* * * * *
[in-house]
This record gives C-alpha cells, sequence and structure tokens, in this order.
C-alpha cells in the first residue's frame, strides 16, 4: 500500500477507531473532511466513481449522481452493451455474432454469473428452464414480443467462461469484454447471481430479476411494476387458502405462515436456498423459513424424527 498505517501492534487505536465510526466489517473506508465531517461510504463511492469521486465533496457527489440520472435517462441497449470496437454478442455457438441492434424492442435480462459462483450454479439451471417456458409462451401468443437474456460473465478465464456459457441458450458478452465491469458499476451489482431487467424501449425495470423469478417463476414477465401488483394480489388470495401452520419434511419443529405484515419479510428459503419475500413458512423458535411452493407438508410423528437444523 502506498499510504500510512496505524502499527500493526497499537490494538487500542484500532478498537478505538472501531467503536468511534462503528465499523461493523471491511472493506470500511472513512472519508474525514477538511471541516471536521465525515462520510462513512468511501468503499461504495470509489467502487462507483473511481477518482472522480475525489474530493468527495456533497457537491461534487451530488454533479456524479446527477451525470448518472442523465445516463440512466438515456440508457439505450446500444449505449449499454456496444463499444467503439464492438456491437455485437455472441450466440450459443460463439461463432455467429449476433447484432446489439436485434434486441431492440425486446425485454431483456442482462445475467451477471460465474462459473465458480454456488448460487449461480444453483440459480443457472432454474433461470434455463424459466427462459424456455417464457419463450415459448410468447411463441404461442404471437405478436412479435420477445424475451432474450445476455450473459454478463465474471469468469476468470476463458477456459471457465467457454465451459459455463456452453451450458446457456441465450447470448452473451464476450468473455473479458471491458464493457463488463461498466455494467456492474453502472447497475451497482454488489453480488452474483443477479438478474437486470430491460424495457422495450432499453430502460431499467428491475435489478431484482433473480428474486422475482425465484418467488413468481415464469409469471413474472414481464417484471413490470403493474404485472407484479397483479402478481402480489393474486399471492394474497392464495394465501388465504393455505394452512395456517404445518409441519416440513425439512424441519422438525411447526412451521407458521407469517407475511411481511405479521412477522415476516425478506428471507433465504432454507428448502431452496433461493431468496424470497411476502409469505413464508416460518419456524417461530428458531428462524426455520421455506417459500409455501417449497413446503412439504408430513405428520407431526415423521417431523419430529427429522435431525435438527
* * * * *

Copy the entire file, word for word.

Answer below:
[in-house]
This record gives C-alpha cells, sequence and structure tokens, in this order.
C-alpha cells in the first residue's frame, strides 16, 4: 500500500477507531473532511466513481449522481452493451455474432454469473428452464414480443467462461469484454447471481430479476411494476387458502405462515436456498423459513424424527 498505517501492534487505536465510526466489517473506508465531517461510504463511492469521486465533496457527489440520472435517462441497449470496437454478442455457438441492434424492442435480462459462483450454479439451471417456458409462451401468443437474456460473465478465464456459457441458450458478452465491469458499476451489482431487467424501449425495470423469478417463476414477465401488483394480489388470495401452520419434511419443529405484515419479510428459503419475500413458512423458535411452493407438508410423528437444523 502506498499510504500510512496505524502499527500493526497499537490494538487500542484500532478498537478505538472501531467503536468511534462503528465499523461493523471491511472493506470500511472513512472519508474525514477538511471541516471536521465525515462520510462513512468511501468503499461504495470509489467502487462507483473511481477518482472522480475525489474530493468527495456533497457537491461534487451530488454533479456524479446527477451525470448518472442523465445516463440512466438515456440508457439505450446500444449505449449499454456496444463499444467503439464492438456491437455485437455472441450466440450459443460463439461463432455467429449476433447484432446489439436485434434486441431492440425486446425485454431483456442482462445475467451477471460465474462459473465458480454456488448460487449461480444453483440459480443457472432454474433461470434455463424459466427462459424456455417464457419463450415459448410468447411463441404461442404471437405478436412479435420477445424475451432474450445476455450473459454478463465474471469468469476468470476463458477456459471457465467457454465451459459455463456452453451450458446457456441465450447470448452473451464476450468473455473479458471491458464493457463488463461498466455494467456492474453502472447497475451497482454488489453480488452474483443477479438478474437486470430491460424495457422495450432499453430502460431499467428491475435489478431484482433473480428474486422475482425465484418467488413468481415464469409469471413474472414481464417484471413490470403493474404485472407484479397483479402478481402480489393474486399471492394474497392464495394465501388465504393455505394452512395456517404445518409441519416440513425439512424441519422438525411447526412451521407458521407469517407475511411481511405479521412477522415476516425478506428471507433465504432454507428448502431452496433461493431468496424470497411476502409469505413464508416460518419456524417461530428458531428462524426455520421455506417459500409455501417449497413446503412439504408430513405428520407431526415423521417431523419430529427429522435431525435438527